South and east of Elgin, the River Spey and areas east of the river historically belonged to the former county of Banffshire, while Moray instead incorporated parts of Nairn, which is today included in the Highland council area and in the Inverness, Nairn, Badenoch and Strathspey parliamentary constituency. The upper reaches of the River Spey stretch down from mountainous terrain in the south to still thinly populated rolling plains. Rural communities in this region predominantly rely upon tourism, whisky distilling and agriculture for employment. In the north-east of Moray, Buckie is a prominent fishing port.
Historically Moray was predominantly represented by the Conservative Party. The constituency's predecessor seats of Banffshire and Moray and Nairn were represented by the Conservatives almost continuously from the 1935 general election until both seats were abolished to form Moray in 1983, with the electorate briefly voting SNP at the February and October general elections in 1974. When the Moray constituency was first established in 1983, it elected Alexander Pollock of the Conservatives as MP with a 1,713 (4.0%) majority, but the SNP's Margaret Ewing won the seat at the following general election in 1987, alongside neighbouring Banff and Buchan as part of a wider breakthrough for the SNP in the north-east of Scotland.
The constituency was a Conservative-SNP marginal until Labour's landslide victory in 1997, when Margaret Ewing doubled her majority to 5,566 (14.0%). Labour made a breakthrough in the constituency at the 2001 general election when Margaret Ewing retired to be replaced by Angus Robertson: Labour came ahead of the Conservatives for the first time, but the SNP beat them by 1,744 votes (5.2%); however the seat reverted to a SNP-Conservative battle from the 2005 general election onwards. Angus Robertson increased his majority at the 2005 general election; it was reduced slightly in 2010 before increasing again in 2015.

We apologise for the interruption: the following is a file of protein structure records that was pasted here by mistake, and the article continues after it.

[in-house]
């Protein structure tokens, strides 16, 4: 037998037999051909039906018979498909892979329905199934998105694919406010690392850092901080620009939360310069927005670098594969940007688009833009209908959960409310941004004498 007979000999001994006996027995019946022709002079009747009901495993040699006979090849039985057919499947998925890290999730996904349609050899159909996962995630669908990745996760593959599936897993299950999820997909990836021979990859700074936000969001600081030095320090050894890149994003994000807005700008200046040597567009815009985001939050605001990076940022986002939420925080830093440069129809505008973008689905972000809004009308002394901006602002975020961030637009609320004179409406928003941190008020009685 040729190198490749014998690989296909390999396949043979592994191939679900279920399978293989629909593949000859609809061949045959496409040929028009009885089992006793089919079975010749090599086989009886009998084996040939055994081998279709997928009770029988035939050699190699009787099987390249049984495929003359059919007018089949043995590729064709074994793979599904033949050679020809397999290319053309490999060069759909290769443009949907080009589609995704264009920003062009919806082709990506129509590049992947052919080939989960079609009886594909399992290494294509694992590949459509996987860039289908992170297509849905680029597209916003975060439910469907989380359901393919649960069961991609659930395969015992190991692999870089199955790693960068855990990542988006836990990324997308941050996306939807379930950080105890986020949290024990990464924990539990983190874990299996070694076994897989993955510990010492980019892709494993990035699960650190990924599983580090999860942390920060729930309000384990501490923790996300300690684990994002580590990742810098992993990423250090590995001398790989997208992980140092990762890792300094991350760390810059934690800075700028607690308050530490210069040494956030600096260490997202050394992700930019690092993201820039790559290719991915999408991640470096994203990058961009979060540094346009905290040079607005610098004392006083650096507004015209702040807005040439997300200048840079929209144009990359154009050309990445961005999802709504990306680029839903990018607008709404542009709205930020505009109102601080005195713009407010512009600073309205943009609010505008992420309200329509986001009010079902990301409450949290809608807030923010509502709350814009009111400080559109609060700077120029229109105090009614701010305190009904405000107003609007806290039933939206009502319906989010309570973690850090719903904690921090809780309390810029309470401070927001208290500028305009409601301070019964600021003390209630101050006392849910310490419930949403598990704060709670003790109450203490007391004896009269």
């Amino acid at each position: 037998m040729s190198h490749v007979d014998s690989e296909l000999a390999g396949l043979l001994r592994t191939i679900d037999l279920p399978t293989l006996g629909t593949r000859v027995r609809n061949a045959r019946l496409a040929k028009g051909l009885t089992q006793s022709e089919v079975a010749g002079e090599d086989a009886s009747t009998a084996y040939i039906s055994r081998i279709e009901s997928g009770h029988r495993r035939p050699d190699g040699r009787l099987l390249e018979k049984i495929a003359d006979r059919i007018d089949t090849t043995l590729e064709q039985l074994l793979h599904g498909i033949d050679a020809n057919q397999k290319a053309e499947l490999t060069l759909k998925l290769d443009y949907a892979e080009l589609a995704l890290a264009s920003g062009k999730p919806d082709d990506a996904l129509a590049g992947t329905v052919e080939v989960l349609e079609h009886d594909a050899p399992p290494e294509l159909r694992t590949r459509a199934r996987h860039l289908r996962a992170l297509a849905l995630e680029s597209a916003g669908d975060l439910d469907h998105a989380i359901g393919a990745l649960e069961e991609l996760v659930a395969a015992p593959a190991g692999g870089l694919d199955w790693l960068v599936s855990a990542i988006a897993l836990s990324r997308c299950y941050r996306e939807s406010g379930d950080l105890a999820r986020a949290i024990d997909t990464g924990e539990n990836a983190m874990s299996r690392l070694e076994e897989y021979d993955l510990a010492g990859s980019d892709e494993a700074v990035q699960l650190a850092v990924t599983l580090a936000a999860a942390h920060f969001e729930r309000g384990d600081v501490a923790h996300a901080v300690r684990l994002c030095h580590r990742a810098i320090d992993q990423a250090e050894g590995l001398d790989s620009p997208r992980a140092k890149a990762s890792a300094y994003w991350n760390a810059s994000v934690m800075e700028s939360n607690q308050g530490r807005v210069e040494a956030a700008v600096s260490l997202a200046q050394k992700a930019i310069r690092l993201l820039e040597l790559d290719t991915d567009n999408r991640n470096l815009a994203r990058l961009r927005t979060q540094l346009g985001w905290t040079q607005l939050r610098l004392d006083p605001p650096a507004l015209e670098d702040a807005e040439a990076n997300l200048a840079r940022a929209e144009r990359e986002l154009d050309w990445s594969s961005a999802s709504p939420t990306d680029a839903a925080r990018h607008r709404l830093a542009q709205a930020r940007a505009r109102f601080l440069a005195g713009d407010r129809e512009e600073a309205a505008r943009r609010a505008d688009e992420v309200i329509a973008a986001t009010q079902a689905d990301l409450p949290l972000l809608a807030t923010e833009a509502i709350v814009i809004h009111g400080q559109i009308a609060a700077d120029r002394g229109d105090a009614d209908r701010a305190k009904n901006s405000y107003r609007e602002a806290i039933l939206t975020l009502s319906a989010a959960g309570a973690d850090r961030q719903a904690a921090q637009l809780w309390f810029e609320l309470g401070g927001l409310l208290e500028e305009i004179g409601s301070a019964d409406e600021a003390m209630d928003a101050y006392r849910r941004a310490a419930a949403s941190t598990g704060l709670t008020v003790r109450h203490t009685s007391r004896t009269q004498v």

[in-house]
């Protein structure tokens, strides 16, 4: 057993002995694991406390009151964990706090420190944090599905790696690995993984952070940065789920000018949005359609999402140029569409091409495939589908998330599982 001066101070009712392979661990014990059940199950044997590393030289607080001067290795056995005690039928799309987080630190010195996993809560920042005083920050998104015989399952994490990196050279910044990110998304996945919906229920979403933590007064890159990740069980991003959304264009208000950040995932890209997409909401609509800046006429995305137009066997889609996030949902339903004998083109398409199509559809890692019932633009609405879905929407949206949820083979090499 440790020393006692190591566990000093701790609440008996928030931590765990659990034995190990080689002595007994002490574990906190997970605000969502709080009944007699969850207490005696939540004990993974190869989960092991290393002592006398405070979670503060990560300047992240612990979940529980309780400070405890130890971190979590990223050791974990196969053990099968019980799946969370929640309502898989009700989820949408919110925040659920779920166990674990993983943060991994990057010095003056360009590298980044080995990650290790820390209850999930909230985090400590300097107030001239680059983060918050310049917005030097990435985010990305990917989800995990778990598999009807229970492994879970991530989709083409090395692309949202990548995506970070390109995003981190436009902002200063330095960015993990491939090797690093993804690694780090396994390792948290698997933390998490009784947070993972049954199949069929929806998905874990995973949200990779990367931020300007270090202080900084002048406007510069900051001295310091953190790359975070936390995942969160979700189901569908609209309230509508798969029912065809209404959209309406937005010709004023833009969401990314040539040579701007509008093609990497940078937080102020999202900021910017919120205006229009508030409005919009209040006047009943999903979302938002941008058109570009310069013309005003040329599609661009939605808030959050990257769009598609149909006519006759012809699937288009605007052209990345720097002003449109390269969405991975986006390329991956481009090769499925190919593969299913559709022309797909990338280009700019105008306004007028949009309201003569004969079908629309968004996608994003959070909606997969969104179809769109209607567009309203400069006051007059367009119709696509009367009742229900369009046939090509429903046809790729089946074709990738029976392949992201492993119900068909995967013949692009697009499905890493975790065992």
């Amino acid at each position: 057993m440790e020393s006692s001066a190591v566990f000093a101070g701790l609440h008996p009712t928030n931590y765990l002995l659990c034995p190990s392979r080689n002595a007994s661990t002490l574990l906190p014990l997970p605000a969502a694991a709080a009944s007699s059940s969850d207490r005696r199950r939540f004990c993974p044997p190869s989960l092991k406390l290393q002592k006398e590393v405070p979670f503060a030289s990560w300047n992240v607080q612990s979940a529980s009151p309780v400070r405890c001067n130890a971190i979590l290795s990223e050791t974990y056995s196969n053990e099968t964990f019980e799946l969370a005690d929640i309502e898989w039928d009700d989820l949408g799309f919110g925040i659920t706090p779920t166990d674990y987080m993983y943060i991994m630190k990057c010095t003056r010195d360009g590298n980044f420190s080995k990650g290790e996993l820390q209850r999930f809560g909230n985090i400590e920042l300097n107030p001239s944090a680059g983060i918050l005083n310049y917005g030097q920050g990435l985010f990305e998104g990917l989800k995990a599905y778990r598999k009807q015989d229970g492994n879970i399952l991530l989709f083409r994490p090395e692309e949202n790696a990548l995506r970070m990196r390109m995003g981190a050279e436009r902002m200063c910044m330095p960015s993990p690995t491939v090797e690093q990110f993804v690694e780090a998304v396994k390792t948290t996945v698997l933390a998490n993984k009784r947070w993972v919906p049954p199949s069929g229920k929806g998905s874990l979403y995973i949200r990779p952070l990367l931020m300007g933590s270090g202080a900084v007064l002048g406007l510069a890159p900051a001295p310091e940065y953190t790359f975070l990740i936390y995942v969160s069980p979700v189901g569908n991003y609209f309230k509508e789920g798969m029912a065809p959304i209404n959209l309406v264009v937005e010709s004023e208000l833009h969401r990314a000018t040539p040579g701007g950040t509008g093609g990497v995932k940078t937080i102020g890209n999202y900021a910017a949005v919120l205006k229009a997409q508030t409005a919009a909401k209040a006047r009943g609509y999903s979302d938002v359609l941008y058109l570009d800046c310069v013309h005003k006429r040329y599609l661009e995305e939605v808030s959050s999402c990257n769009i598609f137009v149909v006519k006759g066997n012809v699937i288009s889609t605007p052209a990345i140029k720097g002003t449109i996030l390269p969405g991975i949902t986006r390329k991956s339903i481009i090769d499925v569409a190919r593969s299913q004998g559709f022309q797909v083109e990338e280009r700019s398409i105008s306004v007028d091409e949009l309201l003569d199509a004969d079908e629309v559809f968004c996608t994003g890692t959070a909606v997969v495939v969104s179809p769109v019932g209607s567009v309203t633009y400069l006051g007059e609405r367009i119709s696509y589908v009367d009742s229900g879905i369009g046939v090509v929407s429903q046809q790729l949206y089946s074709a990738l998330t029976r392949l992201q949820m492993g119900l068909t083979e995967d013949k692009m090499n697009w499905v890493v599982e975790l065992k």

At the 2015 general election, the Conservatives had their best result in the constituency since 1997; Moray was their strongest vote increase in the whole of Scotland. The equivalent Scottish Parliamentary constituency of Moray was thought of as very safe for the SNP since the 2003 Scottish Parliament election, however in 2016 the SNP's majority in the constituency was cut by the Conservatives from 10,944 (38.3%) to 2,875 (8.6%).
In the 2017 Moray Council election, the Conservatives were for the first time the largest party by votes cast in Moray; they had the highest first-preference votes in five electoral wards. The party were ahead in all wards in the more densely populated north-west of the council area, an area known as the Laich of Moray, covering the towns of Elgin, Forres, Lossiemouth, Burghead, Hopeman and Lhanbryde; whilst the SNP were ahead in the three electoral wards covering Buckie, Cullen, Keith and Speyside.